July 24, 2014

WFNY Top 10 Cleveland Sports Moments of 2011: #8 – The Baron Davis Trade

As the year comes to a close, like we have done the last three years, WFNY will take a look at what we view to be the 10 biggest sports stories affecting our local sports scene. Each day through the rest of the year, we will be counting down from 10 to one. We started with #10 - The Colt Concussion, yesterday was #9 -Key Cavalier Wins, and today we keep that basketball theme going.

#8 – The Baron Comes to Cleveland

On February 24th, the Cavs were mired in last place, with a banged up team that had endured a NBA record 26 game losing streak. Things were extremely bleak in the first year of the post-LeBron James era. What did the Cavs have going that was going to entice anyone to come out and watch this team? That’s when GM Chris Grant made a move that nobody saw coming.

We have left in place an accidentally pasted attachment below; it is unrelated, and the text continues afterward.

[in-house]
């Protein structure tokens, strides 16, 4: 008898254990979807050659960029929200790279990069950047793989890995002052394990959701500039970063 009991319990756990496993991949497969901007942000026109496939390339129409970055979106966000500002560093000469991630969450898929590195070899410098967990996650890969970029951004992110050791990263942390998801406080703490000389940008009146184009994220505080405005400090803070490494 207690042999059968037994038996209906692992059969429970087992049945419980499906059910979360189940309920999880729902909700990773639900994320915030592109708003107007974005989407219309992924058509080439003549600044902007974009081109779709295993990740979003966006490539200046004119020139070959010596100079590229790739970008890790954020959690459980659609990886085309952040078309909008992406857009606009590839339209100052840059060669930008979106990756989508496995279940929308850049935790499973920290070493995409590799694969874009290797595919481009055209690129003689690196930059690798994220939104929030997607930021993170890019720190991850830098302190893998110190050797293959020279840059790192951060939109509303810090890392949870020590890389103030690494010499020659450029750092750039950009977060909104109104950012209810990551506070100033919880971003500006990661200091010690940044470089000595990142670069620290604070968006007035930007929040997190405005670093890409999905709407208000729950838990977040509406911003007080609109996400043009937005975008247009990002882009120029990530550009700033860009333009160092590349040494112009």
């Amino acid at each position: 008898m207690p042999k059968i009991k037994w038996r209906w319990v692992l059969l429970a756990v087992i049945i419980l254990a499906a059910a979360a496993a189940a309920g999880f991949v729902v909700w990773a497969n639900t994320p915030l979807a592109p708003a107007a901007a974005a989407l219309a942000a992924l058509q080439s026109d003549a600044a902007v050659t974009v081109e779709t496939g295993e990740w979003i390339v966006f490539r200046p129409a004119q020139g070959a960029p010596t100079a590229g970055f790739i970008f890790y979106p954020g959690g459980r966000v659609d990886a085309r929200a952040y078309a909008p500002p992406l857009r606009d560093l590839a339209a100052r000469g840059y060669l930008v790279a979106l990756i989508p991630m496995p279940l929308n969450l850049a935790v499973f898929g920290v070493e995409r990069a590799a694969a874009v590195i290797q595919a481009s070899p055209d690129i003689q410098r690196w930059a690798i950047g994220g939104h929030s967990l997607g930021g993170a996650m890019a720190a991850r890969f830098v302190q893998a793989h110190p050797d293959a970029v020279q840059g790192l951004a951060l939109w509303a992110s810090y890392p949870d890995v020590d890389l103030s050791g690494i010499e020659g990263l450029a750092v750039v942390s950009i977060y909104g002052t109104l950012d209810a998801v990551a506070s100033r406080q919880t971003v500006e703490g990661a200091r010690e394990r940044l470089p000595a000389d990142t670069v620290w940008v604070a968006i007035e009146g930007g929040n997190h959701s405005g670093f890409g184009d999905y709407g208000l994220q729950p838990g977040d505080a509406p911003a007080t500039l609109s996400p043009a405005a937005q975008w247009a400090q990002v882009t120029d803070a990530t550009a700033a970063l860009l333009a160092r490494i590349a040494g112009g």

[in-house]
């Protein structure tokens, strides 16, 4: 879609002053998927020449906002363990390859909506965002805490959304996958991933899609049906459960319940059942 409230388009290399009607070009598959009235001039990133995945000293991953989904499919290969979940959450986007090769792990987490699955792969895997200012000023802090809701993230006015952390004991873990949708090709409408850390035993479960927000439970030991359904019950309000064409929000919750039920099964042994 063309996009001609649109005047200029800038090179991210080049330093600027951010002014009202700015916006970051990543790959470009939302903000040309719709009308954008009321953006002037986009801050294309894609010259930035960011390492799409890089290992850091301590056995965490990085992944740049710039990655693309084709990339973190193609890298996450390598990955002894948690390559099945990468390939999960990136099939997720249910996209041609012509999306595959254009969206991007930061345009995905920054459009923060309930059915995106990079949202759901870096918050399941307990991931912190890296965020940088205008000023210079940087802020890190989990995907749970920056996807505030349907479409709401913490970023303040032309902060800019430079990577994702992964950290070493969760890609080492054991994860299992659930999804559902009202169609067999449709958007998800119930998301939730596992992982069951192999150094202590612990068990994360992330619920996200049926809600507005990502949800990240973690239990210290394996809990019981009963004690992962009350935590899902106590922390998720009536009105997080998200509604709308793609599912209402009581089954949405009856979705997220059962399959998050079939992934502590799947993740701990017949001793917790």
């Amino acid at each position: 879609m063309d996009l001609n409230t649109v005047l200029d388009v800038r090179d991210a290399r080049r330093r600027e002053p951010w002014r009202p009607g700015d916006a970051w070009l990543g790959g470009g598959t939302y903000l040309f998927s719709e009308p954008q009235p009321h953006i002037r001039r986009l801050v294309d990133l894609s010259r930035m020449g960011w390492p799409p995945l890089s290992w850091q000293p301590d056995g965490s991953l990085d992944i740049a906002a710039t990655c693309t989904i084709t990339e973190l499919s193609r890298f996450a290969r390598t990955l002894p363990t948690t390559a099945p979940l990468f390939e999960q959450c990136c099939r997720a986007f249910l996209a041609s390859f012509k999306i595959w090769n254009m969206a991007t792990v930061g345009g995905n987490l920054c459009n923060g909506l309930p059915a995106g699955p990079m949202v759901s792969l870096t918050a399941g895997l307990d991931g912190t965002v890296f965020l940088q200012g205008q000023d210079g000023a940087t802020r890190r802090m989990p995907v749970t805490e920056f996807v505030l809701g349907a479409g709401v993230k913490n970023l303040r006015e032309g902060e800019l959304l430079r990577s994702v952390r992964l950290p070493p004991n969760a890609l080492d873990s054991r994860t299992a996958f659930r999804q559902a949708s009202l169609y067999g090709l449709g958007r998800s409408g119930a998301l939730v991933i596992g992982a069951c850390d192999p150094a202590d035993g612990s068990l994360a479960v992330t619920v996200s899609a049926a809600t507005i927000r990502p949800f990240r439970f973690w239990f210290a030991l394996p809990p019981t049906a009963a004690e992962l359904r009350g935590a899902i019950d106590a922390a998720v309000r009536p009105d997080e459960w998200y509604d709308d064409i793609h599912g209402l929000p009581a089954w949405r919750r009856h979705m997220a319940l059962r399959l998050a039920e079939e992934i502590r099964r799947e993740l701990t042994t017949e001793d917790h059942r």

It was the NBA trade deadline and the Cavs were looking like sellers, rather than buyers. But the right deal came along that could help the Wine and Gold long term, and they jumped at it.

Uber-talented and sometimes malcontented PG Baron Davis and his bloated contract with two and a half years remaining was brought over from his hometown Los Angeles Clippers, along with an unprotected first round pick for PG Mo Williams, also carrying a bad contract, and SF Jamario Moon, a free agent at season’s end.

The day of the trade, one of our “NBA guys,” Andrew, broke it down for us:

 If you are a Cavs fan, today is a good day. We’ll see how much better or worse Baron Davis is than Mo Williams was, but to me, that part is more or less a wash. The key is the draft pick the Cavaliers acquired.

Some may scoff and point out this is a weak draft class, and sure, if there’s a lock out, the talent pool will be even worse off. Regardless, any time you have a chance to have 2 top ten picks in the draft, you have to like your position. It gives the Cavaliers options.